CC's in practice.


Okay, we have our plugin all ready, we can see the various knobs move according to what we do on our controller keyboard. Happy days.

Now it is simply a matter of assigning a midi track to record the information.

IMPORTANT: It is often MUCH wiser to set up a separate track for midi cc automation, so that you can edit the automation and the notes entirely separately. *If you wish to see both, then just select both and double click, they'll open in the same editor window. Good for making sure that sweep ends just so, etc etc.*

Once you have recorded the information, play it back. Do your knobs move? Yes? Happy days.

Ah, but that bit isn't quite right Mad So we need to edit it. * To do this, open the part the midi was recorded into. at the bottom is the 'controller lane' - probably showing velocity. If you right click in the grey area just to the left of the controller lane, you can select 'Create New Controller Lane'. This means you can see several controllers at once Smile Now if, on one of the lanes, you wish to see the controllers you recorded, simply click the drop down box for that lane, and any parameters with information on - ie the ones you just recorded - will have an asterisk by them. Select that and it will show in the lane.*



In the event that you don't have a controller keyboard handy, and the VST does not transmit midi, despair not. You can also do it by drawing the desired/required cc in. *Be aware that the selection of cc's for viewing is reduced for convenience. So if you need to automate cc28, but it doesn't show in the list meaning (you can't draw the bastard in), use the lane setup to put cc28 in the visible list, select it, and draw away.*



Be warned: midi cc editing can be lots and lots of fun and take hours of your life.


Happy days pal, nice one. But I wanted to automate this cheesey flanger, I tried all that and i can't get a midi track to transmit midi cc's to it, it doesn't show up as a legitimate midi output Grumble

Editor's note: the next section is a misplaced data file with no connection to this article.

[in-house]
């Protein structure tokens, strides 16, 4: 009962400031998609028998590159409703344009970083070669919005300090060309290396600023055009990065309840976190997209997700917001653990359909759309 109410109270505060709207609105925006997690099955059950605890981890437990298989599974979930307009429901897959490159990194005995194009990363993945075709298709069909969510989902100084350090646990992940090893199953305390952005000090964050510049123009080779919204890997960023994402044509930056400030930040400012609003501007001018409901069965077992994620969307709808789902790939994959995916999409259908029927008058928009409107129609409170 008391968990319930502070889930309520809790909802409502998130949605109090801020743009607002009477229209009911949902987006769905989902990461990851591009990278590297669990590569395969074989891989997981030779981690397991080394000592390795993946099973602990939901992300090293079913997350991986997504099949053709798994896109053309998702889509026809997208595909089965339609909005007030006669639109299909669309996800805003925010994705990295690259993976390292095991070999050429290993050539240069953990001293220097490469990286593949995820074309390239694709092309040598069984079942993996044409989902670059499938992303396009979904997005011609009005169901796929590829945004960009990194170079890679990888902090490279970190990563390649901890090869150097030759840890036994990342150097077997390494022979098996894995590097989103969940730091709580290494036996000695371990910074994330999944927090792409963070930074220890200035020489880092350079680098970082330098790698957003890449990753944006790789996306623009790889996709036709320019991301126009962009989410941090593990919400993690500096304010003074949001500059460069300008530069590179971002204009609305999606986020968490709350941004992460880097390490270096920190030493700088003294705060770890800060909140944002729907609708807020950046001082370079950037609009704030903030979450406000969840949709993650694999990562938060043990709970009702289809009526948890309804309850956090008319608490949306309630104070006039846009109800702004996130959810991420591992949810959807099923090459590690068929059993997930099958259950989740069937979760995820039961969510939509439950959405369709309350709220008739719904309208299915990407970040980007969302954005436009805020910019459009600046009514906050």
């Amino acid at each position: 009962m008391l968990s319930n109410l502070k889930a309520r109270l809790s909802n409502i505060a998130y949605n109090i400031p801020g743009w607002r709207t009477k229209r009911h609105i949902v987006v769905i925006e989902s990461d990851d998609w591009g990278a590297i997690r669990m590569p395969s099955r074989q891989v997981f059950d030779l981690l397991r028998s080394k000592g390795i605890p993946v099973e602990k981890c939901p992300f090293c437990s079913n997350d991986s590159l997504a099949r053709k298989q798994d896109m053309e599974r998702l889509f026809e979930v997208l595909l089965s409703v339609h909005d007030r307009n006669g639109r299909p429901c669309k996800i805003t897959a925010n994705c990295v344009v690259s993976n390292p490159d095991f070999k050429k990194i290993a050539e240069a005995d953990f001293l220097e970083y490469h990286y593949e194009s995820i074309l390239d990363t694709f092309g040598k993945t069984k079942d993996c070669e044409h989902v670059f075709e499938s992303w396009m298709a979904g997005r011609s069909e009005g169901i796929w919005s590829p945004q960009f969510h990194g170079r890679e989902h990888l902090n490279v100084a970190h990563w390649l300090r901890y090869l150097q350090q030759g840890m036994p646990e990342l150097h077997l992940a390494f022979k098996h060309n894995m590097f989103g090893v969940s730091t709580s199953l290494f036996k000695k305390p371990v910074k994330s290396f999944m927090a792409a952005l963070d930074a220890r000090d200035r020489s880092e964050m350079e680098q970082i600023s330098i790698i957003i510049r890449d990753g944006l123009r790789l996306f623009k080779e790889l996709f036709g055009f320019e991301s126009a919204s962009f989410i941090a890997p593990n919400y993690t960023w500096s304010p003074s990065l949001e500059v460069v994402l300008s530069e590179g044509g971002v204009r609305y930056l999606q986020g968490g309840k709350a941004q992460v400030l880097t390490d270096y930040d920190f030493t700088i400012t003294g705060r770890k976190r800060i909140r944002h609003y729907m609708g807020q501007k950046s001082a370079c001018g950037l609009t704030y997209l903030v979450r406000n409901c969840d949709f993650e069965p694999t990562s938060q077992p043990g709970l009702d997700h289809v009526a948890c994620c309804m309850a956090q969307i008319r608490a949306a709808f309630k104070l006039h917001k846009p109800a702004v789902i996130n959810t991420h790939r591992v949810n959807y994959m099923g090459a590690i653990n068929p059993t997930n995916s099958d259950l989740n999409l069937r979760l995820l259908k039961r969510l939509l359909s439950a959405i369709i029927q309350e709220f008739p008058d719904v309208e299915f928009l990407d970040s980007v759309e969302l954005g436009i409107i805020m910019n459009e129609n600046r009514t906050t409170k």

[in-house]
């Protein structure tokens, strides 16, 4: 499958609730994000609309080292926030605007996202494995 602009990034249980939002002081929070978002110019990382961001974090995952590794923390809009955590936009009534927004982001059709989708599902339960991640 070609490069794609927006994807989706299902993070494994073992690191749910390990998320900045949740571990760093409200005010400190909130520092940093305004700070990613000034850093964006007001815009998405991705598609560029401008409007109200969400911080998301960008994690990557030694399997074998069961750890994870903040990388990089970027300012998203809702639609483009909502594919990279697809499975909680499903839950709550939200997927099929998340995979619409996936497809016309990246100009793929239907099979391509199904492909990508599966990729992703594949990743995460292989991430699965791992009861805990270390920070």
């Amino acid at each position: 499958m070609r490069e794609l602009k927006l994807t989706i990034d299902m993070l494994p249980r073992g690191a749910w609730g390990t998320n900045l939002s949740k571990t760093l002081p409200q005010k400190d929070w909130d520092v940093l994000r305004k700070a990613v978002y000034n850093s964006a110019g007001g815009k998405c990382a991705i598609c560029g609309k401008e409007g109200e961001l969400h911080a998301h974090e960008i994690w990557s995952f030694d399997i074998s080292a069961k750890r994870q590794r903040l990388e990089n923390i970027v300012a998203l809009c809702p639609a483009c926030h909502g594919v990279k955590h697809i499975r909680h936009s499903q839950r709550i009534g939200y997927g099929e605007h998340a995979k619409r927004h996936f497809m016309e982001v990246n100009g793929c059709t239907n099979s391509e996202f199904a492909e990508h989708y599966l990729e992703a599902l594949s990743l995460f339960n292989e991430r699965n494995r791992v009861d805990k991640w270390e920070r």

Okkkaaayyy, now we have to use the other one:


VST Automation.


The basic principles are the same here, in that the knobs on screen follow the auotmation. Erm, obviously. Grin

The foundation and implementation are different though.

Each VST plugin has a list of controls that are available for automation purposes. Unlike midi cc's, these are also capable of showing NAMES for that control. In 99% of cases, these control allocations are static (Reaktor being a notable exception, although I vastly prefer using cc's in Reaktor).

So to make these things move - as if by magic - what do we do?



Well, as with cc's, we can 'record' the movements of the knobs, made by mouse moving the knob on screen in this case. This is (I think in all applications) called WRITING automation.

You can also simply find the parameter in the (often MASSIVE) list of available controls for that plugin, then draw in some kind of crazy shit and watch that knob twiddle.

Which ever method you use, unlike midi cc's, the plugin MUST be set to READ the automation you have written. *Turn on the Green 'R' button.*


VST automation in practice:

First we will do some writing. Goodness, how exciting! Teef

So, say we have an audio track, say with a Blade Runner sample on, with that lovely cheesey wwowoowowwooww flanger on it. We want to mess with the 'mix' knob, so that we can control whether the signal is dry, or wowowowified, as we desire.

1) Hit stop
2) Open flanger control panel
3) Hit 'W' button to enter WRITE mode
4) Press play. Now twiddle that mix knob as you want. You are effectively 'recording' what you do.
5) When you're done, hit stop.
6) Turn off WRITE, turn on READ
7) put back to start and have a listen.

You're the greatest! Watch that knob do exactly what you did, as if moved by some ethereal unseen hand. Teef